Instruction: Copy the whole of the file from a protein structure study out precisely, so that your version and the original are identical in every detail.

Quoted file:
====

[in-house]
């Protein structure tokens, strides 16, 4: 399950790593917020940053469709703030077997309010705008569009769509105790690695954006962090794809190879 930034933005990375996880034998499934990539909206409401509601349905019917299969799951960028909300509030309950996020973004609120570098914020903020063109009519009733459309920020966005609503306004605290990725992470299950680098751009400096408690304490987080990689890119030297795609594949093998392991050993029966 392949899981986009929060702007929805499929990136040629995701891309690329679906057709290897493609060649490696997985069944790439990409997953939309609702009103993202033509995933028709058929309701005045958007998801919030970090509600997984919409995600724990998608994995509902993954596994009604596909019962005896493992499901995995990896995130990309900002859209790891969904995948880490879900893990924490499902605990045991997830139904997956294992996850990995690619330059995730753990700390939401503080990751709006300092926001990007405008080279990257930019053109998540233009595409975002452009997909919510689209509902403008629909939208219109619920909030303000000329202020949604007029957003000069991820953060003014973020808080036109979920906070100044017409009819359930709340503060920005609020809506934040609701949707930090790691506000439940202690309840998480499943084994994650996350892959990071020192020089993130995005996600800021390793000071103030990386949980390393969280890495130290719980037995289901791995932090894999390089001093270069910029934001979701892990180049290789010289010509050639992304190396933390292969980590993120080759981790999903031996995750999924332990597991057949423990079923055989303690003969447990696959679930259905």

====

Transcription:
[in-house]
């Protein structure tokens, strides 16, 4: 399950790593917020940053469709703030077997309010705008569009769509105790690695954006962090794809190879 930034933005990375996880034998499934990539909206409401509601349905019917299969799951960028909300509030309950996020973004609120570098914020903020063109009519009733459309920020966005609503306004605290990725992470299950680098751009400096408690304490987080990689890119030297795609594949093998392991050993029966 392949899981986009929060702007929805499929990136040629995701891309690329679906057709290897493609060649490696997985069944790439990409997953939309609702009103993202033509995933028709058929309701005045958007998801919030970090509600997984919409995600724990998608994995509902993954596994009604596909019962005896493992499901995995990896995130990309900002859209790891969904995948880490879900893990924490499902605990045991997830139904997956294992996850990995690619330059995730753990700390939401503080990751709006300092926001990007405008080279990257930019053109998540233009595409975002452009997909919510689209509902403008629909939208219109619920909030303000000329202020949604007029957003000069991820953060003014973020808080036109979920906070100044017409009819359930709340503060920005609020809506934040609701949707930090790691506000439940202690309840998480499943084994994650996350892959990071020192020089993130995005996600800021390793000071103030990386949980390393969280890495130290719980037995289901791995932090894999390089001093270069910029934001979701892990180049290789010289010509050639992304190396933390292969980590993120080759981790999903031996995750999924332990597991057949423990079923055989303690003969447990696959679930259905």